Every Act of Life


The play’s the thing.

(2018) Documentary (The Orchard) Terrance McNally, Don Roos, Nathan Lane, Peter McNally, Christine Baranski, Chita Rivera, Richard Thomas, Angela Lansbury, F. Murray Abraham, John Slattery, Tyne Daly, Rita Moreno, John Kander, Anthony Heald, Lynn Ahrens, Jon Robin Baitz, Audra McDonald, John Benjamin Hickey, John Glover, Edie Falco. Directed by Jeff Kaufman

 

Terrance McNally is without question one of the most important playwrights of the late 20th century and on into the 21st century. Even now, pushing 80, he remains a vital creative force. He was one of the first Broadway writers to put openly gay characters in his plays; he was also among the first to come out himself.

This documentary is an attempt to capture the life of McNally, from his beginnings in Corpus Christi, Texas where he was hopelessly bullied, to Columbia University where he essentially majored in Broadway, Eventually he took an interest in writing stage plays instead of novels (which under his beloved English teacher in Corpus Christi Mrs. Maurine McElroy who encouraged him when both his alcoholic parents did not). He took up clandestine boyfriend Edward Albee whose career was just starting to take off at the time; McNally, on the other hand, was struggling especially when his first work was roundly panned by the critics.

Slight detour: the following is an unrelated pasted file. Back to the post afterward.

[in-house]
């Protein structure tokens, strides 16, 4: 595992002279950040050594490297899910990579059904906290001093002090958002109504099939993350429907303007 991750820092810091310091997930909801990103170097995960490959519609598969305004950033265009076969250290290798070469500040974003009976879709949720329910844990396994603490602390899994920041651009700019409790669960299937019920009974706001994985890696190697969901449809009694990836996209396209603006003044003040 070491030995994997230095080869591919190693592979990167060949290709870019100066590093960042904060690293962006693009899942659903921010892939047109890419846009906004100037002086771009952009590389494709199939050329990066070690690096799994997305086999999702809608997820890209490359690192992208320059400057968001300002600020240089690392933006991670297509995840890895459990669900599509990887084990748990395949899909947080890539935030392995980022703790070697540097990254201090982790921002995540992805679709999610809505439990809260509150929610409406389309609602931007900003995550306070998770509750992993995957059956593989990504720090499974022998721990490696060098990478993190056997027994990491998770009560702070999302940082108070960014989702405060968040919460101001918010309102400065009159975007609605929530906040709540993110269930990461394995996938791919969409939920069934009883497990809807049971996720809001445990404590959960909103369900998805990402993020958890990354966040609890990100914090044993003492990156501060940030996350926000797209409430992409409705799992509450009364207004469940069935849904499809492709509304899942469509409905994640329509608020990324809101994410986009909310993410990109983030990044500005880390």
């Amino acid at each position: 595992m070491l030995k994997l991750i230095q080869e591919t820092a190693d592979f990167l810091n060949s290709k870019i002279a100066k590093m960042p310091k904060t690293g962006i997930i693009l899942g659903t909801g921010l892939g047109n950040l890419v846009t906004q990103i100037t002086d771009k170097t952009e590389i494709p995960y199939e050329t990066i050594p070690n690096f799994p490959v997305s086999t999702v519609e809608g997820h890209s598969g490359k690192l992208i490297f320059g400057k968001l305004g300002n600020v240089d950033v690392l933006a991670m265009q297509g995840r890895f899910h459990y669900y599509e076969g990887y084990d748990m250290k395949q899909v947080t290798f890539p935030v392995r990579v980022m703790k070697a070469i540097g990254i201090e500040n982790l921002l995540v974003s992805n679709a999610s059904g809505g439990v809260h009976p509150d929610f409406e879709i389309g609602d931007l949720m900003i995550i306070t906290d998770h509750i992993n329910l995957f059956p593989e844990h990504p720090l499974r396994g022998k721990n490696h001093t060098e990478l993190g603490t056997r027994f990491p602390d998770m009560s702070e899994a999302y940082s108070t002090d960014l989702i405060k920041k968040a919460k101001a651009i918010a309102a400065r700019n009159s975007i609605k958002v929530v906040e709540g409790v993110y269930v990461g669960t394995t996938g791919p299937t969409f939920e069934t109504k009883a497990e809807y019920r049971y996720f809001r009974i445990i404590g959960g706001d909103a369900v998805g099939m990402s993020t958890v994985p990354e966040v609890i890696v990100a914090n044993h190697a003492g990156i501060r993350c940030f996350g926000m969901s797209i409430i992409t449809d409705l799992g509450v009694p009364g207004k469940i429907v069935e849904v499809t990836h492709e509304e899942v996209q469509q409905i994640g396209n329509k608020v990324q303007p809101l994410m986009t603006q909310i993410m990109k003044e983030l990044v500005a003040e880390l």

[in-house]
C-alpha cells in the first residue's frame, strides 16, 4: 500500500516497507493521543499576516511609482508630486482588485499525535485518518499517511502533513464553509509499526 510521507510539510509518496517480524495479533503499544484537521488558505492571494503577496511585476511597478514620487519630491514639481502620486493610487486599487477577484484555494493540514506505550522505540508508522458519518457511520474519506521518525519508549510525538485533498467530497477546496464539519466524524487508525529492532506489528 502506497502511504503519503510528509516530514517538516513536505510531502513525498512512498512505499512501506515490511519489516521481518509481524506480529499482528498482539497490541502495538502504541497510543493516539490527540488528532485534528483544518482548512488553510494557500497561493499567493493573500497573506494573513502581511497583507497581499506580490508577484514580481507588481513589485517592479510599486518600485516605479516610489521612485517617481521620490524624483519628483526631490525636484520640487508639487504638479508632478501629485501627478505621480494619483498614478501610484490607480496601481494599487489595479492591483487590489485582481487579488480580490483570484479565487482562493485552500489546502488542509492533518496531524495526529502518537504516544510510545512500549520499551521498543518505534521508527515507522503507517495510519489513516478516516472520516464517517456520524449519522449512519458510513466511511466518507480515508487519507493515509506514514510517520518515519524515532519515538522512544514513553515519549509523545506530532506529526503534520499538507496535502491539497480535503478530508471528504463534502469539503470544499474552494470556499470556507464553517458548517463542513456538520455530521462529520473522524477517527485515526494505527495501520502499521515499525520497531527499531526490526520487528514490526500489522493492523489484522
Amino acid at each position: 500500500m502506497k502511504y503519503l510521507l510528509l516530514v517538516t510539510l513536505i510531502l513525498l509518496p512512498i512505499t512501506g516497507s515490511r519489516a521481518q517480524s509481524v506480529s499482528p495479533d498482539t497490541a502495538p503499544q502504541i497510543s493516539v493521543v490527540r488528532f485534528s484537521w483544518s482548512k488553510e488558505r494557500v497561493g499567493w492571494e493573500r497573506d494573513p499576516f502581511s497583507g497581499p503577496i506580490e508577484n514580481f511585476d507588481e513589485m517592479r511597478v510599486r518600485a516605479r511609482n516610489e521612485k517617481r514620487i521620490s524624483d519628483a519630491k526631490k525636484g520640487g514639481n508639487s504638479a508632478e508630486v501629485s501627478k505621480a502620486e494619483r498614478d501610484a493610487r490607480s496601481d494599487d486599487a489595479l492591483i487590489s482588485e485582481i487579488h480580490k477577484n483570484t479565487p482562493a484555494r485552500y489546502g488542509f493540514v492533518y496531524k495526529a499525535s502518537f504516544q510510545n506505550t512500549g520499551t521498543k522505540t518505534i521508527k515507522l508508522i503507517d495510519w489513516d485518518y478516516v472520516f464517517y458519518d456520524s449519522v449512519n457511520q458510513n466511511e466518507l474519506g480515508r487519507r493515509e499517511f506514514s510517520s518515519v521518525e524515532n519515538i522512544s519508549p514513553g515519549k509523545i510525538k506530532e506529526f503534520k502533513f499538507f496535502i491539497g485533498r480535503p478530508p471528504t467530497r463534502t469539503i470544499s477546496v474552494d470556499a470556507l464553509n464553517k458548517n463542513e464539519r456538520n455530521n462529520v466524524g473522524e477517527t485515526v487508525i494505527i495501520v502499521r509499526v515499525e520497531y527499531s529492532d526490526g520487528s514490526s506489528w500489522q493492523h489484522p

Since then, McNally has written such gems as Frankie and Johnnie in the Claire de Lune, The Ritz, Master Class, Lips Together Teeth Apart, and the musical version of Kiss of the Spider Woman. He has won four Tony Awards and countless other honors. Jeff Kaufman rounds up a battalion of his friends to talk about the various facets of his personality and the highlights of his career. Broadway greats like Lan, Abraham, Lansbury, Roberts and Glover have all had their careers positively impacted by McNally and they are generous in their praise of the writer.